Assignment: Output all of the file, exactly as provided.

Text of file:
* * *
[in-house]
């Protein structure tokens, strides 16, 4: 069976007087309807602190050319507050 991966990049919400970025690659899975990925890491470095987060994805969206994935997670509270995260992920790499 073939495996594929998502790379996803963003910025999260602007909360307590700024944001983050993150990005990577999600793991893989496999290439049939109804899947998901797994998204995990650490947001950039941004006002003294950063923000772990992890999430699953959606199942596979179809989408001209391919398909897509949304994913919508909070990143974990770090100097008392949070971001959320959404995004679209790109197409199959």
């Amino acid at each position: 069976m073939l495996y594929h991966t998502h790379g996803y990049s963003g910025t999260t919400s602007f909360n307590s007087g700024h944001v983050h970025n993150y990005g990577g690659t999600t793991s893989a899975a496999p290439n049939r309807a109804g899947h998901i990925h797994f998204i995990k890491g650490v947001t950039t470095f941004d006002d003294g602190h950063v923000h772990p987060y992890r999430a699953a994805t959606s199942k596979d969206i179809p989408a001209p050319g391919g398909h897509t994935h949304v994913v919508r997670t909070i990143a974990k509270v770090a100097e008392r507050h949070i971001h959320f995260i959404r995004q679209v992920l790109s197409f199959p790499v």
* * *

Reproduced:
[in-house]
């Protein structure tokens, strides 16, 4: 069976007087309807602190050319507050 991966990049919400970025690659899975990925890491470095987060994805969206994935997670509270995260992920790499 073939495996594929998502790379996803963003910025999260602007909360307590700024944001983050993150990005990577999600793991893989496999290439049939109804899947998901797994998204995990650490947001950039941004006002003294950063923000772990992890999430699953959606199942596979179809989408001209391919398909897509949304994913919508909070990143974990770090100097008392949070971001959320959404995004679209790109197409199959």
């Amino acid at each position: 069976m073939l495996y594929h991966t998502h790379g996803y990049s963003g910025t999260t919400s602007f909360n307590s007087g700024h944001v983050h970025n993150y990005g990577g690659t999600t793991s893989a899975a496999p290439n049939r309807a109804g899947h998901i990925h797994f998204i995990k890491g650490v947001t950039t470095f941004d006002d003294g602190h950063v923000h772990p987060y992890r999430a699953a994805t959606s199942k596979d969206i179809p989408a001209p050319g391919g398909h897509t994935h949304v994913v919508r997670t909070i990143a974990k509270v770090a100097e008392r507050h949070i971001h959320f995260i959404r995004q679209v992920l790109s197409f199959p790499v």